On defending human rights, let’s get to work

Oh where to start…..

….Corbyn has defied his critics – this writer included – and denied Theresa May the majority she clearly anticipated securing via the snap election.  So far so hurray.  Britain has not lurched to the right.  UKIP voters came back to the Labour rather than moving their votes to the Tories and Labour’s manifesto was able to attract both the young and middle class voters.

But May has clung onto power, for now, via a so called ‘confidence and supply’ agreement with the Democratic Unionist Party.   So where does this leave the Human Rights Act and the UK’s ongoing commitment to the European Convention on Human Rights?

Despite May’s personal desire for the UK to leave the ECHR, the Tory manifesto ruled this out for the duration of the next Parliament (however long or short that might be), said that a Tory government would not repeal or reform the Human Rights Act until after Brexit, but promised to review the domestic human rights framework.   Given her slimmest of majorities, the diversity of views within her own Party on the matter and the fact that the lack of specificity in the manifesto offers free reign to the House of Lords to oppose reform proposals, it would seem highly unlikely reform will be on the agenda.  The DUP has in the past given public support to the Conservative policy of repealing the Human Rights Act, but as with Brexit, it seems likely adherence to the Good Friday Agreement would prove an obstacle to their supporting actual reforms.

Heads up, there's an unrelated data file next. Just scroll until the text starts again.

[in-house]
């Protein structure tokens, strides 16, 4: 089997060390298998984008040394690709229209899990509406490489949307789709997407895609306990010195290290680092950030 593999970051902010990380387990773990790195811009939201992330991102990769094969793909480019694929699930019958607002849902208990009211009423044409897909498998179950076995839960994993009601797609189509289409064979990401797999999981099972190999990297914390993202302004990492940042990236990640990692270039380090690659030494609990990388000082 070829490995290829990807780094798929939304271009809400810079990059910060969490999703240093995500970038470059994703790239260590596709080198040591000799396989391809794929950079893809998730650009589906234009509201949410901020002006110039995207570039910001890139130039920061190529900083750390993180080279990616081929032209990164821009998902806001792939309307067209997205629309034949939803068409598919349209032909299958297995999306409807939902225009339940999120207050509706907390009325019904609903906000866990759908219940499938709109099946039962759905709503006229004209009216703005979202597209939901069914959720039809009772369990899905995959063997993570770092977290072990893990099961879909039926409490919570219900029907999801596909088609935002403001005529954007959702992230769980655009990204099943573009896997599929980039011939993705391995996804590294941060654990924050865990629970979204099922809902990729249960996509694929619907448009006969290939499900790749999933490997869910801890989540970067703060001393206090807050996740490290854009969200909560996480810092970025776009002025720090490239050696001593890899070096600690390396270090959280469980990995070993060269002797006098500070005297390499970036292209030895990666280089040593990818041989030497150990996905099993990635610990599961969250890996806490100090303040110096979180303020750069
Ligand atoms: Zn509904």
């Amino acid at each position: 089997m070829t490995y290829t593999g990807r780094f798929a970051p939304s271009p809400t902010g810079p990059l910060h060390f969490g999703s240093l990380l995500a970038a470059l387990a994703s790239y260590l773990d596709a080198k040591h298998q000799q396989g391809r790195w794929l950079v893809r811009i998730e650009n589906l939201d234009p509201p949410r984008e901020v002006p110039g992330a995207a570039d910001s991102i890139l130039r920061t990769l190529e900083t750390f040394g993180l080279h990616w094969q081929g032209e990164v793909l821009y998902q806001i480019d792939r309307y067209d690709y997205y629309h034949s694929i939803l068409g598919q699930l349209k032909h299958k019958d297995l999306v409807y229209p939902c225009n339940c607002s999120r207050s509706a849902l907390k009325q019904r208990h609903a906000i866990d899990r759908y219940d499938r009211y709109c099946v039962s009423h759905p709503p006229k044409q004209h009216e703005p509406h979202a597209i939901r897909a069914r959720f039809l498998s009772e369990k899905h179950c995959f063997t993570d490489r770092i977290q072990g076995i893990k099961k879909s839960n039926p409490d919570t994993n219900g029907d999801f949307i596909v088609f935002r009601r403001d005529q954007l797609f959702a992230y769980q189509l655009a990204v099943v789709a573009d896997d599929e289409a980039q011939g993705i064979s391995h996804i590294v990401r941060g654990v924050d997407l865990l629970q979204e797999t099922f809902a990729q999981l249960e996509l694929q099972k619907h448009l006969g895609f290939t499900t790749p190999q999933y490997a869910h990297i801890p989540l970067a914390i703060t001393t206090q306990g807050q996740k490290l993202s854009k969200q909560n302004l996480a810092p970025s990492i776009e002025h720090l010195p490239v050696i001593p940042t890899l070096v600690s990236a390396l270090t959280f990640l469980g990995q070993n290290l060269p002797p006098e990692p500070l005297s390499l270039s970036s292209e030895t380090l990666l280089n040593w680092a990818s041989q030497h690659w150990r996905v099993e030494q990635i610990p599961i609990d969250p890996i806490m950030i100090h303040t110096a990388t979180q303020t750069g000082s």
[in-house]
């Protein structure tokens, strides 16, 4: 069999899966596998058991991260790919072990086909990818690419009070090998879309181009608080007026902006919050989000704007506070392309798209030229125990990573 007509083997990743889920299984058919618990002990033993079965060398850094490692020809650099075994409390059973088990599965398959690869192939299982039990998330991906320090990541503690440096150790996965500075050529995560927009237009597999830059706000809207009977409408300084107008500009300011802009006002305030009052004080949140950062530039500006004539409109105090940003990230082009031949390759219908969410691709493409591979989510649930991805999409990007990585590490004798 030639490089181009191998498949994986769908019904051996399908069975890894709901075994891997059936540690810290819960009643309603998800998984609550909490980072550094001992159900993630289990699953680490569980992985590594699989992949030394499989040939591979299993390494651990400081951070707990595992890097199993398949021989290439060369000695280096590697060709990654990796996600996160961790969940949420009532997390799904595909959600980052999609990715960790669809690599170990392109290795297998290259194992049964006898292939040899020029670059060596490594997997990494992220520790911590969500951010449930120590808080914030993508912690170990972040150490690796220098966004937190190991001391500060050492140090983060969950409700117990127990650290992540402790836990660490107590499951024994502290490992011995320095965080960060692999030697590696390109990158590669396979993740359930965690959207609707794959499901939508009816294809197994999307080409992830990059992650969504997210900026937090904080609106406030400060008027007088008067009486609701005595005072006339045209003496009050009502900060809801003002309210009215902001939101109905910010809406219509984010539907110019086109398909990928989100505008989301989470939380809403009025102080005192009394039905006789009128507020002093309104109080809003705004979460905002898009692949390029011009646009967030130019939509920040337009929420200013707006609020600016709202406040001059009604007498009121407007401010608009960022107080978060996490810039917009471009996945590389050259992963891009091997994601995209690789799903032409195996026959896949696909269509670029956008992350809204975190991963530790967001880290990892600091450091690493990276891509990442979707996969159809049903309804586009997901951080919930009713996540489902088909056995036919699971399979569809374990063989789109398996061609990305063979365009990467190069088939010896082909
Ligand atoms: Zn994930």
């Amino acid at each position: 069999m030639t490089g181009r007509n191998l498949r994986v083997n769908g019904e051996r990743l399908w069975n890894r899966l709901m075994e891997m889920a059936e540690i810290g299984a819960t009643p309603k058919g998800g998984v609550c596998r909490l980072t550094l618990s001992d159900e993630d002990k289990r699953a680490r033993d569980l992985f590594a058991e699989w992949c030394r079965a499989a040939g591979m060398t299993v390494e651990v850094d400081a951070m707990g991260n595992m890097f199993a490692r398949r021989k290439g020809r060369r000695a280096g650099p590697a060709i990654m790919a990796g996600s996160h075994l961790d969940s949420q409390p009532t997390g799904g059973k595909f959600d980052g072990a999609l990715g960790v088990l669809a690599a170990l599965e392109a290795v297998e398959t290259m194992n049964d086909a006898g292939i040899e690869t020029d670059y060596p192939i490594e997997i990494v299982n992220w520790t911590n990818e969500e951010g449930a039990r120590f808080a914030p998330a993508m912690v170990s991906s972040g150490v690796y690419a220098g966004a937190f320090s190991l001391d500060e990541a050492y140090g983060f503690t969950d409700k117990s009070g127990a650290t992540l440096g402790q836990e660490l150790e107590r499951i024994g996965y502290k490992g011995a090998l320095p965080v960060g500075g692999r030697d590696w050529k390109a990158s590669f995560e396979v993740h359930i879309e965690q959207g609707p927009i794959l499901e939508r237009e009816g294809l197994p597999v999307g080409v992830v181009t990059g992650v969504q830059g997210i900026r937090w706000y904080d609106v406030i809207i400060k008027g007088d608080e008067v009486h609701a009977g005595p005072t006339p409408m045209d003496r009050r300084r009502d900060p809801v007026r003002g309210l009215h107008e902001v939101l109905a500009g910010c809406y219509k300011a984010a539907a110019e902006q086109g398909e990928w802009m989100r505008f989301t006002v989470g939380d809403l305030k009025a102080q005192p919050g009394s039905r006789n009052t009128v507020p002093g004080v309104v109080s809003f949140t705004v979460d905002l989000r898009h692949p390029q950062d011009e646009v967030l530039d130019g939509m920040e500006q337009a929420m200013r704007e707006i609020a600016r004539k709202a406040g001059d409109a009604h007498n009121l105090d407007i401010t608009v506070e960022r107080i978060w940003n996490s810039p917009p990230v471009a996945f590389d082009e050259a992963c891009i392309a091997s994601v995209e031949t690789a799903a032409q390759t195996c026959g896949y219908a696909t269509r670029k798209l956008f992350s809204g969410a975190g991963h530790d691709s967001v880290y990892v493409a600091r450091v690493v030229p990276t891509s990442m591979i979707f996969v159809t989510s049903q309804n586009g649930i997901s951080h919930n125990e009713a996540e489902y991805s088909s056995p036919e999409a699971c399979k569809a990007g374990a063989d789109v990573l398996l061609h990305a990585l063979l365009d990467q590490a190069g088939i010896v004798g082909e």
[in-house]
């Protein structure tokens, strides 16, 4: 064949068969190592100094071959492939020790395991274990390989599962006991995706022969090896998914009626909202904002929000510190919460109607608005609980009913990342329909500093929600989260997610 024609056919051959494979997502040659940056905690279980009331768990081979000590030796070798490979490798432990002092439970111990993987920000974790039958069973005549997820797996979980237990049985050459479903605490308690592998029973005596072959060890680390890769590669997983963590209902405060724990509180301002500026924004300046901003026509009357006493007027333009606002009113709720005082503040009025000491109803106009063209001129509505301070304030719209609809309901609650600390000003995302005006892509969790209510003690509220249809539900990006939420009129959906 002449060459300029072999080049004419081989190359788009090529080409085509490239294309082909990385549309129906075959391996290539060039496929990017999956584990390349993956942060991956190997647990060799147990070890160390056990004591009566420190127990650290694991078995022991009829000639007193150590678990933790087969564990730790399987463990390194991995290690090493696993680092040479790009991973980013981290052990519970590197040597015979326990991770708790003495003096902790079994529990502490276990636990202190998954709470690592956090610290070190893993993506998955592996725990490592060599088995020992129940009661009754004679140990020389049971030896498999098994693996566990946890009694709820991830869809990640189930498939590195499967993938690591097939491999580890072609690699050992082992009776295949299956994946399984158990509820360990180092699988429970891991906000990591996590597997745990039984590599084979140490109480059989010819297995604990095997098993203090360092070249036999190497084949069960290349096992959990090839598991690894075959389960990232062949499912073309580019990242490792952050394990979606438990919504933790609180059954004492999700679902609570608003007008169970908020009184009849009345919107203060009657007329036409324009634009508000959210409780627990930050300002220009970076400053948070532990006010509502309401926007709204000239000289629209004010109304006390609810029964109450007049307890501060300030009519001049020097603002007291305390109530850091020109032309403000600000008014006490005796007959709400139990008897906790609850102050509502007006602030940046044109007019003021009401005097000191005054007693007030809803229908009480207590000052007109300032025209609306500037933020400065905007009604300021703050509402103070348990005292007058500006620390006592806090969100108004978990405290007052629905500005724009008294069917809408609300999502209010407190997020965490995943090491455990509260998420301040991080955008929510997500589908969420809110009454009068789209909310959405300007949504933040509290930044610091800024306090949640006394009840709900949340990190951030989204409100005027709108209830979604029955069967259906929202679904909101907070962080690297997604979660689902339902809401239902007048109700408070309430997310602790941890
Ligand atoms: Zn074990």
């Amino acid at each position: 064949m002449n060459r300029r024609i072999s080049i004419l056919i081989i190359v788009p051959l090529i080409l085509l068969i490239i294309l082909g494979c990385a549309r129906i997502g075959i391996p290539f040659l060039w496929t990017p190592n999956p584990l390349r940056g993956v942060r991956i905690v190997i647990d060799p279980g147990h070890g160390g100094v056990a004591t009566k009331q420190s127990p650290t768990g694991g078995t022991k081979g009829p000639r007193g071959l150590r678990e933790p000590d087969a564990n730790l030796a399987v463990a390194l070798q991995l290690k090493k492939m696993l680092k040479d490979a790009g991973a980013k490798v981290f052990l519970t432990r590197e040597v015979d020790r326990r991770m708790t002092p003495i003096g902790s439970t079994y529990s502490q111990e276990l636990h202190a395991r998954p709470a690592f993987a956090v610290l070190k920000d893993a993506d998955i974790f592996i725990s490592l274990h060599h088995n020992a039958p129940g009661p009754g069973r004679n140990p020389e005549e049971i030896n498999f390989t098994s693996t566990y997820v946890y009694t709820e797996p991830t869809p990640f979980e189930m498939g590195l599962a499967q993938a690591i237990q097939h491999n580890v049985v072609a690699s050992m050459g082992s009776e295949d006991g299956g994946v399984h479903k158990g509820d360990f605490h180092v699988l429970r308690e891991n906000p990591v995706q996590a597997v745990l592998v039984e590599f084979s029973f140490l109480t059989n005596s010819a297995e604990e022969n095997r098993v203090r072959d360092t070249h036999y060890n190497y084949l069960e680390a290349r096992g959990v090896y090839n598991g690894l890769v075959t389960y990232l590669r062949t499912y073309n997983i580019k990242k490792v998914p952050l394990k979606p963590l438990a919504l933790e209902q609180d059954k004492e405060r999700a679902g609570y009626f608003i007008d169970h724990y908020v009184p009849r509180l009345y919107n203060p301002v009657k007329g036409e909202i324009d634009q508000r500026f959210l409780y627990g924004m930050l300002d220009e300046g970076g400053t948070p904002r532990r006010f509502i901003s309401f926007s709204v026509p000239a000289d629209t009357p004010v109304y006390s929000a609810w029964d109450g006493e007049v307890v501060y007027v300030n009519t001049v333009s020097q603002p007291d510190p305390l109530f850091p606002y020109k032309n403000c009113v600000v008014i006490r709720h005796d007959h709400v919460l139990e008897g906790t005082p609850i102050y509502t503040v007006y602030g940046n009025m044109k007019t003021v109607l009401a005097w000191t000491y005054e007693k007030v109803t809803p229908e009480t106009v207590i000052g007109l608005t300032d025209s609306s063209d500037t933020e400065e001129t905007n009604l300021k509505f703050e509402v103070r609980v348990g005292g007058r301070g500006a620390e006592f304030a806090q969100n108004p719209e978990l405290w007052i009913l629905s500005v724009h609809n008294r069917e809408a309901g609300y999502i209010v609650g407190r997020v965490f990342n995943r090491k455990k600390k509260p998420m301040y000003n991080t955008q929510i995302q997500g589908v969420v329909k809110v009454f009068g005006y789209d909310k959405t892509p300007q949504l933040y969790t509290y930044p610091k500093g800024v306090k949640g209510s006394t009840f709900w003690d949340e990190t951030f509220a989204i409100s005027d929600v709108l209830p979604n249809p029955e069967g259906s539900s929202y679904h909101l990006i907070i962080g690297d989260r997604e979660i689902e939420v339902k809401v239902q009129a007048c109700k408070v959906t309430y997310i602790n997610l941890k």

Nevertheless, as we saw in the days leading up to the election following the terrorist attack at London Bridge, the lack of real intent to repeal or reform does not stop the posturing that has characterised her and her Party’s position on human rights for the past decade or more.  Indeed, should the arrangement between the Tories and DUP prove unsustainable and a further election takes place soon, it seems highly likely the Tories would offer a combination of ‘one nation’ policies alongside ‘enough is enough’ policies on law, order and security, with reform of human rights law centre stage once more.

The toxic public discourse this long run phoney war has helped nurture has done deep damage to public confidence in our human rights laws and the institutions that exist to protect them, setting the stage for regressive reforms down the line.  It will continue to do so without concerted action by human rights defenders and their allies to change the narrative and build and mobilise new alliances across society and the political spectrum.

As someone has just said, let’s get to work

 

 

 

 

 

 

 

 

 

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